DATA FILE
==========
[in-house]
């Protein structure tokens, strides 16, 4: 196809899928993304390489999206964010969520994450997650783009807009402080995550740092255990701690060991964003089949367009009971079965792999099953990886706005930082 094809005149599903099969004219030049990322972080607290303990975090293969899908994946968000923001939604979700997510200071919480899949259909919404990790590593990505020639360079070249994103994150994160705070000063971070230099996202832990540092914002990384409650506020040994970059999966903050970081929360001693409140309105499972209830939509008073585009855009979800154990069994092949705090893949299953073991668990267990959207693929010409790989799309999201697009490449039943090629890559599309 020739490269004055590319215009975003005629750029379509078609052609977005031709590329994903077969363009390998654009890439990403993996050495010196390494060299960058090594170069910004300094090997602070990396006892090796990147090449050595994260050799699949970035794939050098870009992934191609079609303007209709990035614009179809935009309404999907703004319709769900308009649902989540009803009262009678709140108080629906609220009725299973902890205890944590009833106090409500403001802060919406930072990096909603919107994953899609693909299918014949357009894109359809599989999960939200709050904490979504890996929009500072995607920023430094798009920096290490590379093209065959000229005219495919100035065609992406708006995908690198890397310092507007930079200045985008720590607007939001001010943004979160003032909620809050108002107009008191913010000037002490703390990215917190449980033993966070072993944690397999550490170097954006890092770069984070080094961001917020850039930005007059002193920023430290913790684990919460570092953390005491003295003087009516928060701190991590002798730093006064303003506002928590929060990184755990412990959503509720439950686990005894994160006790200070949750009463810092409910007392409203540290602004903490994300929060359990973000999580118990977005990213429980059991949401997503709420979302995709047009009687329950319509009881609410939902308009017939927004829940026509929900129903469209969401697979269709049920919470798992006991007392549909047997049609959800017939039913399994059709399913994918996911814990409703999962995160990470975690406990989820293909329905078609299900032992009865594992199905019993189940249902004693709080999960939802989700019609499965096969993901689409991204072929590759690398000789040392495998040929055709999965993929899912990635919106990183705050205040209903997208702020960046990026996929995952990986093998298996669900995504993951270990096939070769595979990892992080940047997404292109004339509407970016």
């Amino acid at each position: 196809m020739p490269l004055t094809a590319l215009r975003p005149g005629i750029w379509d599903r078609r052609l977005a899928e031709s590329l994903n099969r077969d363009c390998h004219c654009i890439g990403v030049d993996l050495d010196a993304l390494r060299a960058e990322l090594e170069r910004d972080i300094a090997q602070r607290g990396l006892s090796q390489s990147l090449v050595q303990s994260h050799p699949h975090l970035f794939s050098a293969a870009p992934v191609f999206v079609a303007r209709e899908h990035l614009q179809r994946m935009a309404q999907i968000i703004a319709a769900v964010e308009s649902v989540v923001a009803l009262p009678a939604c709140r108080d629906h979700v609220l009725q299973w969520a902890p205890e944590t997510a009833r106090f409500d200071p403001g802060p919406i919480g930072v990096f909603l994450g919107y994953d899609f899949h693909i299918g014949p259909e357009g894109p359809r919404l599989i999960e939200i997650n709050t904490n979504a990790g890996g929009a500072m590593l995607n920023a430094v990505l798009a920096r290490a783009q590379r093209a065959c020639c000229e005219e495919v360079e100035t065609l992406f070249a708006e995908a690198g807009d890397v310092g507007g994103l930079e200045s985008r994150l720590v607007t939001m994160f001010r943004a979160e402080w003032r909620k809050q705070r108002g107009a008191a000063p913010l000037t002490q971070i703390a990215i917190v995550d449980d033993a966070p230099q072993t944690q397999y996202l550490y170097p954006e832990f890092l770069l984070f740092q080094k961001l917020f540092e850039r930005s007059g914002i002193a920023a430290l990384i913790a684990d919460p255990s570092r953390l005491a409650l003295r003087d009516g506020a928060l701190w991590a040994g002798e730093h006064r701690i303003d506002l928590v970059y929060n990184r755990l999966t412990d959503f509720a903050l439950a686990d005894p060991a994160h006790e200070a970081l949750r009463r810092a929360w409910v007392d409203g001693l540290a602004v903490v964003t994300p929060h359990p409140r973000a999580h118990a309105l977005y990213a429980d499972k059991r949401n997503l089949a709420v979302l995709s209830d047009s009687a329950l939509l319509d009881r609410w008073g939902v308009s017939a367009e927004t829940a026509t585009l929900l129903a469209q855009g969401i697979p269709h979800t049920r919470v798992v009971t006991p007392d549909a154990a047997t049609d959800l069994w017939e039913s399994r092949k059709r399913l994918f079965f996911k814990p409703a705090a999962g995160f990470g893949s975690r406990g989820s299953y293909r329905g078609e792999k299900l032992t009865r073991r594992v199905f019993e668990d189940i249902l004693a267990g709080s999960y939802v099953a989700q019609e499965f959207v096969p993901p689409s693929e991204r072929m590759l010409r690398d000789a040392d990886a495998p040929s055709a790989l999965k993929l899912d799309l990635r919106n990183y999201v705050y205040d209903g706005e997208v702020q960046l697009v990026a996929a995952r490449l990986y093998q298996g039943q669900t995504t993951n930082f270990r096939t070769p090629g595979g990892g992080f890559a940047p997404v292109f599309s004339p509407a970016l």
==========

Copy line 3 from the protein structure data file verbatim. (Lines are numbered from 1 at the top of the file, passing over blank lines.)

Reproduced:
């Amino acid at each position: 196809m020739p490269l004055t094809a590319l215009r975003p005149g005629i750029w379509d599903r078609r052609l977005a899928e031709s590329l994903n099969r077969d363009c390998h004219c654009i890439g990403v030049d993996l050495d010196a993304l390494r060299a960058e990322l090594e170069r910004d972080i300094a090997q602070r607290g990396l006892s090796q390489s990147l090449v050595q303990s994260h050799p699949h975090l970035f794939s050098a293969a870009p992934v191609f999206v079609a303007r209709e899908h990035l614009q179809r994946m935009a309404q999907i968000i703004a319709a769900v964010e308009s649902v989540v923001a009803l009262p009678a939604c709140r108080d629906h979700v609220l009725q299973w969520a902890p205890e944590t997510a009833r106090f409500d200071p403001g802060p919406i919480g930072v990096f909603l994450g919107y994953d899609f899949h693909i299918g014949p259909e357009g894109p359809r919404l599989i999960e939200i997650n709050t904490n979504a990790g890996g929009a500072m590593l995607n920023a430094v990505l798009a920096r290490a783009q590379r093209a065959c020639c000229e005219e495919v360079e100035t065609l992406f070249a708006e995908a690198g807009d890397v310092g507007g994103l930079e200045s985008r994150l720590v607007t939001m994160f001010r943004a979160e402080w003032r909620k809050q705070r108002g107009a008191a000063p913010l000037t002490q971070i703390a990215i917190v995550d449980d033993a966070p230099q072993t944690q397999y996202l550490y170097p954006e832990f890092l770069l984070f740092q080094k961001l917020f540092e850039r930005s007059g914002i002193a920023a430290l990384i913790a684990d919460p255990s570092r953390l005491a409650l003295r003087d009516g506020a928060l701190w991590a040994g002798e730093h006064r701690i303003d506002l928590v970059y929060n990184r755990l999966t412990d959503f509720a903050l439950a686990d005894p060991a994160h006790e200070a970081l949750r009463r810092a929360w409910v007392d409203g001693l540290a602004v903490v964003t994300p929060h359990p409140r973000a999580h118990a309105l977005y990213a429980d499972k059991r949401n997503l089949a709420v979302l995709s209830d047009s009687a329950l939509l319509d009881r609410w008073g939902v308009s017939a367009e927004t829940a026509t585009l929900l129903a469209q855009g969401i697979p269709h979800t049920r919470v798992v009971t006991p007392d549909a154990a047997t049609d959800l069994w017939e039913s399994r092949k059709r399913l994918f079965f996911k814990p409703a705090a999962g995160f990470g893949s975690r406990g989820s299953y293909r329905g078609e792999k299900l032992t009865r073991r594992v199905f019993e668990d189940i249902l004693a267990g709080s999960y939802v099953a989700q019609e499965f959207v096969p993901p689409s693929e991204r072929m590759l010409r690398d000789a040392d990886a495998p040929s055709a790989l999965k993929l899912d799309l990635r919106n990183y999201v705050y205040d209903g706005e997208v702020q960046l697009v990026a996929a995952r490449l990986y093998q298996g039943q669900t995504t993951n930082f270990r096939t070769p090629g595979g990892g992080f890559a940047p997404v292109f599309s004339p509407a970016l």